Ben Beveridge: Certainly. Not all attorneys handle appeals, but we do. If you believe a trial judge has made an incorrect decision in your case, we can pursue an appeal. My experience in having orders overturned by the appellate courts demonstrates our commitment to ensuring justice prevails. We’ll use our legal knowledge and understanding of relevant cases and statutes to build a strong appeal on your behalf.


Caller: That’s great to know. How can I get in touch with your office, Ben?

Ben Beveridge: You can reach out to us at 281-407-0961, and our dedicated team will be ready to assist you. You can also submit your information at https://www.beveridgelawfirm.com/contact/. We’re here to support you every step of the way in Brazoria and Galveston Counties, ensuring you have equal access to your children and the legal guidance you need.

 

 

Qualifying for Spousal Maintenance

Spousal maintenance eligibility in Texas is determined by specific factors outlined in the Texas Family Code. While each case is unique, there are several key eligibility criteria that must be met:

  1. Conviction of Family Violence: If one spouse is convicted of family violence against the other spouse or the children, either during the marriage or within two years before filing for divorce, spousal maintenance may be considered.
  2. Mental or Physical Disability: Spousal maintenance may be awarded if the spouse seeking support cannot earn enough income due to a mental or physical disability.
  3. Length of Marriage: In cases where the spouses have been married for 10 or more years, and the requesting spouse lacks the ability to earn sufficient income despite making diligent efforts, spousal maintenance may be granted.
  4. Child with Disabilities: If a spouse is caring for a child of the marriage with a mental or physical disability that prevents them from earning enough income, they may be eligible for spousal maintenance.

Duration of Spousal Maintenance

The duration of spousal maintenance is not fixed and varies depending on the specific circumstances of the case. Several factors are considered when determining the length of spousal support, including:

  1. Financial Resources: Both parties’ financial resources at the time of divorce.
  2. Duration of Marriage: The length of time the spouses have been married.
  3. Age, Health, and Employment History: The age, health, and employment history of the spouse requesting support.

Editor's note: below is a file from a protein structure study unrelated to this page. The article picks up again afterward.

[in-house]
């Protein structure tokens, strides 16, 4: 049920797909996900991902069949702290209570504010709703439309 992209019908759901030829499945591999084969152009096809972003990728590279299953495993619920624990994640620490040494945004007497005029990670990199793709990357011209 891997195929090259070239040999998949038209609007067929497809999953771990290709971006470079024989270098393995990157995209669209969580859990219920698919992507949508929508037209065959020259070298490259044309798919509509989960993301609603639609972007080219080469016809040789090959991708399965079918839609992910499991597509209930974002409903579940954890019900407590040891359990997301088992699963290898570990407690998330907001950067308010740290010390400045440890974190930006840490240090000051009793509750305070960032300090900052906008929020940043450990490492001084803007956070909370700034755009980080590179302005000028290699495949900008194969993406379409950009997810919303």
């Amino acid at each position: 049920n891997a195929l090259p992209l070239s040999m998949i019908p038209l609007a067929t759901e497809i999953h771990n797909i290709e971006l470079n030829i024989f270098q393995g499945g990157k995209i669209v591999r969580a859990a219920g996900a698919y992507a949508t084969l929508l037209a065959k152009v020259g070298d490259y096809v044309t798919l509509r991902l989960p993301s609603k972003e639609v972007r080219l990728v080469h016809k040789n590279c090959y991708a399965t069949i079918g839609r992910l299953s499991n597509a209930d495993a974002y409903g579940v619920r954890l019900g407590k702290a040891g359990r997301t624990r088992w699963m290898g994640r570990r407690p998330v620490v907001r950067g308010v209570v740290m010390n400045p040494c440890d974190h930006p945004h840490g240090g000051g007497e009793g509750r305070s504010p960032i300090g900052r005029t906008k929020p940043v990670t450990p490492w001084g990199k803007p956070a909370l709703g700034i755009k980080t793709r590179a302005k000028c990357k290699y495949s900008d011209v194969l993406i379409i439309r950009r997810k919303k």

4. Separate Property: Any separate property owned by the spouses.
  5. Child Support: Any child support payments being made.

It’s important to note that, in most cases, spousal maintenance cannot extend beyond 10 years unless there are exceptional circumstances such as a physical or mental disability.

Types of Spousal Support

In Texas, there are two main types of spousal support:

  1. Court-Ordered Spousal Maintenance: This type of spousal maintenance is determined by the court based on various factors. The court evaluates whether spousal support is appropriate, the amount to be paid, and the duration of the support.
  2. Contractual Alimony: Contractual alimony is a voluntary agreement between the spouses, where one spouse agrees to pay spousal support as part of the divorce settlement. If the paying spouse fails to make payments, the receiving spouse can pursue legal remedies through a breach of contract claim.

Understanding Alimony and Spousal Support

In Texas, the terms “alimony,” “spousal support,” and “spousal maintenance” are used interchangeably. The term “alimony” is an older term that was historically used to refer to support payments from a former husband to his ex-wife. However, in modern legal terminology, “spousal support” or “spousal maintenance” is the preferred terminology, and it applies to both spouses, regardless of gender.

The Complexity of Spousal Support

Navigating the rules and regulations surrounding alimony and spousal support in Texas can be complex. The court considers various factors when making determinations about spousal maintenance, and it’s essential to have a knowledgeable attorney by your side to advocate for your rights and interests.